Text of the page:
Founding Brothers

Saturday, July 4, 2009


I hope you had a wonderful holiday dear readers. I had a quiet holiday, reading, hanging out with the family, trying to figure out how to make a red,white, and blue themed dinner that didn't contain any dairy, eggs, wheat, or sugar - you know, a typical holiday.

Suggestion Saturday is taking a vacation this week so that I could read a special book in honor of the holiday. I will also be taking a break from Suggestion Saturday next week because tomorrow I'm kicking off a special week-long blogging event (are you trembling with excitement dear readers?) And for those of you who weren't so fond of Men of the Blog week, I promise this is going to be a lot more fun. Suggestion Saturday will make it's triumphant return to the blog on the 18th. Although in a way this is still sort of a Suggestion Saturday since my sister was the one who picked out the book I would read today.

Today's book, "In retrospect, it seems as if the American Revolution was inevitable. But was it? Founding Brothers reveals that many of those truths we hold to be self-evident were actually fiercely contested in the early days of the republic. Ellis focuses on six crucial moments in the life of the new nation, including a secret dinner at which the seat of the nation's capital was determined--in exchange for support of Hamilton's financial plan; Washington's precedent-setting Farewell Address; and the Hamilton and Burr duel. Most interesting, perhaps, is the debate (still dividing scholars today) over the meaning of the Revolution."

I didn't bother even looking at the cover before reading today's book so I had no idea who wrote it, and so I spent the first 30 pages imagining the author to be a woman. So you can imagine my shock when I flipped to the side of the book and realized it was written by a man. Or maybe you can't imagine my shock because you're a normal person who doesn't feel stunned when the author turns out to be different from how you imagined. Or maybe you're even more normal than that and you don't even bother imagining up the entire life of the author of the books you read. When I read a book, I spend most of the time imagining every part of the author's life, what he/she looks like, what their spouse is like, what kind of house they live in, what their kids are named if the back of the book only says "He lives in Minnesota with his wife and two kids" (that one really bugs me - I mean really, don't even bother mentioning the two kids if you're not going to tell me their names), what it's like when they get together with their families for Thanksgiving. My imagination just runs wild. This is also probably the reason why I have such a hard time retaining what I read, I'm too busy playing life detective to focus on the book. So I spent thirty pages imagining the author as a 35 year old, petite, blond haired woman who drives her two kids (whose names I couldn't quite imagine up, although I'm thinking maybe Anna for the girl) to soccer practice in her tan colored SUV, and it turns out the author is a 66 year old balding professor. I felt so disoriented from that point on.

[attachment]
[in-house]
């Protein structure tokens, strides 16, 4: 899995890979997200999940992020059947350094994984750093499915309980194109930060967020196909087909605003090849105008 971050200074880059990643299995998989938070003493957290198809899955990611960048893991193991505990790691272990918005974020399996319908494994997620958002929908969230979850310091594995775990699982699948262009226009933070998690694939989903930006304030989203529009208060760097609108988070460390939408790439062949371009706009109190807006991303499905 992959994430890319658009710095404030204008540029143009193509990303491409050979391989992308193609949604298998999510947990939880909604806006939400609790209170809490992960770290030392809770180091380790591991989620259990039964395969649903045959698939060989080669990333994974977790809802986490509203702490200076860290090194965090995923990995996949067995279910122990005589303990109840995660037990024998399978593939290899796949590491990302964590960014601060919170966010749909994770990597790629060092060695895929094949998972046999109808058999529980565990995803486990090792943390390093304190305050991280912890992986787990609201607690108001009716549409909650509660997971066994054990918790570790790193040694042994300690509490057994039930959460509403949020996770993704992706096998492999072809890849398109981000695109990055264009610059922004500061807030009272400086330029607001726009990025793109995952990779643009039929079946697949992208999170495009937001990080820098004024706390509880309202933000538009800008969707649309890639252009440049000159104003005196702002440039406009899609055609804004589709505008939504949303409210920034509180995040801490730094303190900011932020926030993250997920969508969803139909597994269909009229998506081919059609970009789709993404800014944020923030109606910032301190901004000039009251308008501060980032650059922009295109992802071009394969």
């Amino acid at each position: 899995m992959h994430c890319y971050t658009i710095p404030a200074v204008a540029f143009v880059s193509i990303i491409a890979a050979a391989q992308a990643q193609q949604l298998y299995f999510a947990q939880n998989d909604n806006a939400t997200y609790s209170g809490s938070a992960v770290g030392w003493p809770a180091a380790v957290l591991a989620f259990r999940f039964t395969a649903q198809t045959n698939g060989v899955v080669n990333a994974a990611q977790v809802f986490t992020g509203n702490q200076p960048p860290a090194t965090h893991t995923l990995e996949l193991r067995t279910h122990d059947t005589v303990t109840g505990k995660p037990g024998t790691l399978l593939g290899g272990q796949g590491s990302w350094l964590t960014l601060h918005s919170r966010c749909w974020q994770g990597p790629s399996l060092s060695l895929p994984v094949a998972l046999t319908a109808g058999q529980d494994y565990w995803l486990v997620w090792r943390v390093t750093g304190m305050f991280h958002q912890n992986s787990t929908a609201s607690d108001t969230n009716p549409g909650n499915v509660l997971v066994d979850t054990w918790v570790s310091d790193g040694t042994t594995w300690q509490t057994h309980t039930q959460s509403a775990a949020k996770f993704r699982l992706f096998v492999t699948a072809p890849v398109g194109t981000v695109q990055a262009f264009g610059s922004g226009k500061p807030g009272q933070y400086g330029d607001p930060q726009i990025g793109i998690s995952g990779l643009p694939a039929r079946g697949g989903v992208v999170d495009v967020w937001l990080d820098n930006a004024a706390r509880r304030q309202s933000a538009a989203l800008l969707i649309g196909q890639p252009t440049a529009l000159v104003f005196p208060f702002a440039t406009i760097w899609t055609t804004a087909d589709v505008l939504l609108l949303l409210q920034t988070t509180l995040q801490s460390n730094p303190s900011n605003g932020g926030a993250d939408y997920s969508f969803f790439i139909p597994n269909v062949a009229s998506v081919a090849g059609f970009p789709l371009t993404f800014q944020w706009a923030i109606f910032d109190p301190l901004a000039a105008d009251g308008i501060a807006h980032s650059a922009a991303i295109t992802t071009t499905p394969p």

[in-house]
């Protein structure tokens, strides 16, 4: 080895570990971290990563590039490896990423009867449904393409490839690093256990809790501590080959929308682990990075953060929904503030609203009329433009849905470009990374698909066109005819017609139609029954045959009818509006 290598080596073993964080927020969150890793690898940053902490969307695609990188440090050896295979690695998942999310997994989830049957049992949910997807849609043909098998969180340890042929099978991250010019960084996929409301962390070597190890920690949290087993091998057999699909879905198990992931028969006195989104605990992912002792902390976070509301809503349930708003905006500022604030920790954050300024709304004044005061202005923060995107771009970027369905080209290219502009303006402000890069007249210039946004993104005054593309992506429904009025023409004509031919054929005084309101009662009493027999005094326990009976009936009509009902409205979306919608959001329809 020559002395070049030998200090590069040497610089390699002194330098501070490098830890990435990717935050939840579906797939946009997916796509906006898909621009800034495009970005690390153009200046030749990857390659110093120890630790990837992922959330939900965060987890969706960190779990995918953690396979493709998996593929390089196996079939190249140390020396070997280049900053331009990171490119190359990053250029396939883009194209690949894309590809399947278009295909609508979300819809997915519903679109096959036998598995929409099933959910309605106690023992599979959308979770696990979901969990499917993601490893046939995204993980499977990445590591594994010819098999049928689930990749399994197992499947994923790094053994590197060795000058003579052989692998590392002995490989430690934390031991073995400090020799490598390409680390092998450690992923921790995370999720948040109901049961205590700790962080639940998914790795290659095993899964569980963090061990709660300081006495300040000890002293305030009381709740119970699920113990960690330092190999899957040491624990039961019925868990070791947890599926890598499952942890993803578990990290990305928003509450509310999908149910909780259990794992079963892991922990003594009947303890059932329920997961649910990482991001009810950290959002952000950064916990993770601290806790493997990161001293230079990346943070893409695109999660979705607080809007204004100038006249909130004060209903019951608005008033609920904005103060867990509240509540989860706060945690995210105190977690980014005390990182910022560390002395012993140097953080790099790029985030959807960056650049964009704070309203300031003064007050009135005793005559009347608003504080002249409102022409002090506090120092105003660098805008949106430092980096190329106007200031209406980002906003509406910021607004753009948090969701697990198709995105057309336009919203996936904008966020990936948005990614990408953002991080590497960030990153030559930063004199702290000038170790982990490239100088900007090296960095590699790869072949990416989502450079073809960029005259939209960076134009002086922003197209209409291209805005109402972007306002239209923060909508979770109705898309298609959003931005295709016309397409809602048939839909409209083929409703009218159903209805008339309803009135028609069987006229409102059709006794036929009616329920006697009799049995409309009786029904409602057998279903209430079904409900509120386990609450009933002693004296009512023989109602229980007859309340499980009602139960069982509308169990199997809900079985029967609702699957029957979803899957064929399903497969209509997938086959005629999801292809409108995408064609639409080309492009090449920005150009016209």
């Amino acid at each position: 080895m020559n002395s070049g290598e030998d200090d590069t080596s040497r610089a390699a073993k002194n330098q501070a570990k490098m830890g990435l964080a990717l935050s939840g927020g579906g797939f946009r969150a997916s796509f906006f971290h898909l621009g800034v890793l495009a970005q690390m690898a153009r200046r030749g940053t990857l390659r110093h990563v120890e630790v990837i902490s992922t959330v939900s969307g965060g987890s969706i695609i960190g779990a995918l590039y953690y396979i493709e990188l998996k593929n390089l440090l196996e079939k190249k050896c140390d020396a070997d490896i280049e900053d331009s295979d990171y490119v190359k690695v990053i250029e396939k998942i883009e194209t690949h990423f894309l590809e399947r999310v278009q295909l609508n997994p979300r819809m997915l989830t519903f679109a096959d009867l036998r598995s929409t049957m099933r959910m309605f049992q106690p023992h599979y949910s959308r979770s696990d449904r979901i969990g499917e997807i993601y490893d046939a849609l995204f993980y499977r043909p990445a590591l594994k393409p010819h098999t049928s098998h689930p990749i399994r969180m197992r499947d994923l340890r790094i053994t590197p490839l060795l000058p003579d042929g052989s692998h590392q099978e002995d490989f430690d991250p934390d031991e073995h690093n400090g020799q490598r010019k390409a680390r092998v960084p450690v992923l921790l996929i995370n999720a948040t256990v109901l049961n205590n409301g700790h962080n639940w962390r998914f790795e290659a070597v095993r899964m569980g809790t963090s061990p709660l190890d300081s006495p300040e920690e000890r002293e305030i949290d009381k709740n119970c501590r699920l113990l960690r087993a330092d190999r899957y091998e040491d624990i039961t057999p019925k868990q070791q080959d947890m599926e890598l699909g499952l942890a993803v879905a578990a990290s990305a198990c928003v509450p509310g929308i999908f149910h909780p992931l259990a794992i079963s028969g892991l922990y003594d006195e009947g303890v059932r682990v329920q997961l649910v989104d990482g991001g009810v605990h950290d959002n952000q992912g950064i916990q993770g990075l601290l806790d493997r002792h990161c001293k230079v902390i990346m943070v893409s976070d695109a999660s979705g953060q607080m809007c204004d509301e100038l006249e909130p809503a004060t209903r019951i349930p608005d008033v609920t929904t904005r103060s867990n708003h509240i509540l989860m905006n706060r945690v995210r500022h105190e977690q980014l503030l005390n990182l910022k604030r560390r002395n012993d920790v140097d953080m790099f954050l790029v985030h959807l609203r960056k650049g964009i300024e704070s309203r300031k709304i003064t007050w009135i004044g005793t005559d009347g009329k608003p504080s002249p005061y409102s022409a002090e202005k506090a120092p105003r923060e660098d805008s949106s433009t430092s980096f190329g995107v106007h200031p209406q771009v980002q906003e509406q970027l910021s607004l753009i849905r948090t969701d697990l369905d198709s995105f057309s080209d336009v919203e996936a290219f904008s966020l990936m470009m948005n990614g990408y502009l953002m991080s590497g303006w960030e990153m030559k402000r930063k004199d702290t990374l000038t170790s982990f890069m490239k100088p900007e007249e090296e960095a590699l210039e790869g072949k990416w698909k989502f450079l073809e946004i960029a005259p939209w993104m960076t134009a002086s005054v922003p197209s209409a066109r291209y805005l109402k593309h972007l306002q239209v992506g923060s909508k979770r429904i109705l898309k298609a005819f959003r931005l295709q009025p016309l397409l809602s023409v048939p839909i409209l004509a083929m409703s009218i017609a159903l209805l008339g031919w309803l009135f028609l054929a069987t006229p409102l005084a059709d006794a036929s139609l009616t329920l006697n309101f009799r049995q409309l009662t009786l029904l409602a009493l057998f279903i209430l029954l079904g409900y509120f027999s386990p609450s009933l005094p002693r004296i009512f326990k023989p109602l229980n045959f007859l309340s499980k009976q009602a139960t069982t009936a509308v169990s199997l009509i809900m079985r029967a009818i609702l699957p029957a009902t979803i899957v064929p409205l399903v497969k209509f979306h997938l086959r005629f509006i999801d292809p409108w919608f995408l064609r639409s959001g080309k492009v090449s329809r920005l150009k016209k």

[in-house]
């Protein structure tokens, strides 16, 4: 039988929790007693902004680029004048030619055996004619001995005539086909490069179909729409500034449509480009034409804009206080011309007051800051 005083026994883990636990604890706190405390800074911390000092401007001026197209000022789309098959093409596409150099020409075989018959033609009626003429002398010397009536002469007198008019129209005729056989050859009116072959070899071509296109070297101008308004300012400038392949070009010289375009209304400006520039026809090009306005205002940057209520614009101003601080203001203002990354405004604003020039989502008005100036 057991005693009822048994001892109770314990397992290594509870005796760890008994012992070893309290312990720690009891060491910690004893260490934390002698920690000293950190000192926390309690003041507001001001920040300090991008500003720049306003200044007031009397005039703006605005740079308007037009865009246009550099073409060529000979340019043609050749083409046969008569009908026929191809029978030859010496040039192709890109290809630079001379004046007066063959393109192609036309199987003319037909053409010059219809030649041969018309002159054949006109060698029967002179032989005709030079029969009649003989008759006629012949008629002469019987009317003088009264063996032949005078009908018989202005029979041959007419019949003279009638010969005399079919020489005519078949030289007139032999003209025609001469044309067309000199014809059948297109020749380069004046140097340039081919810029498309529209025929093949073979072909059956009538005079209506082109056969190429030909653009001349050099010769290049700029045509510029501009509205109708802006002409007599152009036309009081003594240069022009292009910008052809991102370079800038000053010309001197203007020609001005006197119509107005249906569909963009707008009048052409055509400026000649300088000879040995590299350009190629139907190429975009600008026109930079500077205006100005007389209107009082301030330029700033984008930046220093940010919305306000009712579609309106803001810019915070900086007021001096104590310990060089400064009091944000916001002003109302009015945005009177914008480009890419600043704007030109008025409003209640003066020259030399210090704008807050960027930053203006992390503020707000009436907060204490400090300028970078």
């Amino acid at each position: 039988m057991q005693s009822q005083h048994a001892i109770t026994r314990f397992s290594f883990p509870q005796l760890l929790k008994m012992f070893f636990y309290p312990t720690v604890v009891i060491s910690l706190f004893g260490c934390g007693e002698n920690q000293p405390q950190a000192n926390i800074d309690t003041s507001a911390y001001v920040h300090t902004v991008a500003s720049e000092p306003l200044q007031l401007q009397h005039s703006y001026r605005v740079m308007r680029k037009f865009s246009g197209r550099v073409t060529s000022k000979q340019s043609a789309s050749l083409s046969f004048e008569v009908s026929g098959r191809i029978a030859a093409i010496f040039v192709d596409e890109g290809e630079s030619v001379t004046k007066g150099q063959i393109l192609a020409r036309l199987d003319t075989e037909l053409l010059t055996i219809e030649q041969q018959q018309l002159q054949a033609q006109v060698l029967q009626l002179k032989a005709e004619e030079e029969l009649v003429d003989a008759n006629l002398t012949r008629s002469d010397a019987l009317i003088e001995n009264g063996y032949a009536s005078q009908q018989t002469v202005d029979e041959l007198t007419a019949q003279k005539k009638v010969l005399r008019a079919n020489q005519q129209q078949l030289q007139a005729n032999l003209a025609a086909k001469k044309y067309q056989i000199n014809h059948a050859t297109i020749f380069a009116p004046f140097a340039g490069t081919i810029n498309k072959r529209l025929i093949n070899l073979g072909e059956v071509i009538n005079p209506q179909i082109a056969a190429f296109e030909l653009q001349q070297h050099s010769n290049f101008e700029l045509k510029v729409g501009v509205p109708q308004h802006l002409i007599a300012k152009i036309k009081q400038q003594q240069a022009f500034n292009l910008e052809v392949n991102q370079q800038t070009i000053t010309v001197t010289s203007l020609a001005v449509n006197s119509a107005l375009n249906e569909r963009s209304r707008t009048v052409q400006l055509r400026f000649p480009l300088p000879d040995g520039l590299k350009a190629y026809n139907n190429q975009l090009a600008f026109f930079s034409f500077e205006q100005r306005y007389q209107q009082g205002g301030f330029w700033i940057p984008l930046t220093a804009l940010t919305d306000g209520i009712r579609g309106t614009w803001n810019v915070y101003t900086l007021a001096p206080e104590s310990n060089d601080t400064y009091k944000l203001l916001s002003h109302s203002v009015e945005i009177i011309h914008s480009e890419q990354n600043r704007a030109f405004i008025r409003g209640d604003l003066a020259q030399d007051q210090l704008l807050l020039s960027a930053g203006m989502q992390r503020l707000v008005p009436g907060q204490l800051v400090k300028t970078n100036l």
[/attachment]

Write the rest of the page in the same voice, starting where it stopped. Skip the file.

But it's probably a good thing that I was so distracted by the what-gender-is-the-author drama because it helped to keep me entertained while I was trying to get through the introduction. The introduction was such a snooze fest that I almost put the book down and searched for something else to read - but I'm glad I pressed on because once I got past the introduction the book got a lot better. I especially enjoyed sentences like this, "Although he slept that night on his couch and in his clothes, the vice president of the United States was a lifelong disciple of Lord Chesterfields's maxim that a gentleman was free to do anything he pleased as long as he did it with style." Now I know that when the author says "style" she (I mean he) wasn't really speaking specifically just about clothes, but that was where my thoughts immediately went. I mean is it just me or is it just a lot easier to overlook some one's bad behavior when they're really well dressed while being obnoxious. I find myself sitting there thinking, What a jerk, but oh oh oh wait look at those shoes, those are nice!! And then suddenly I forget why I was irritated in the first place. Of course I lack the ability to stay mad at anyone when I'm looking directly at them anyway, so as long as the other person was in my direct field of vision I probably would have stopped being mad twenty seconds later even if they were wearing ugly shoes.

The other part of the book that I really enjoyed - and this part of the blog entry is going to demonstrate how truly shallow I am so maybe I shouldn't be telling it - is the part that talks about the letters that John Adams wrote home to his wife Abigail during his Vice Presidency in which he mentions members of the senate being "inconsiderate and inexperienced." Ahh, a husband and wife consoling themselves after a hard day by talking smack about their coworkers together - is it wrong that I find that kind of heartwarming? Aside from warming my shallow heart, I think it also shows that people don't really change all that much after all - whether it's the 1700s or the present day there's nothing more satisfying after a hard day of putting up with annoying people than sitting down with someone you love and trash talking the people you can't stand. Or maybe that's just my Mother's half of my DNA talking.

Please join me tomorrow dear readers when I kick off a fun and exciting themed week.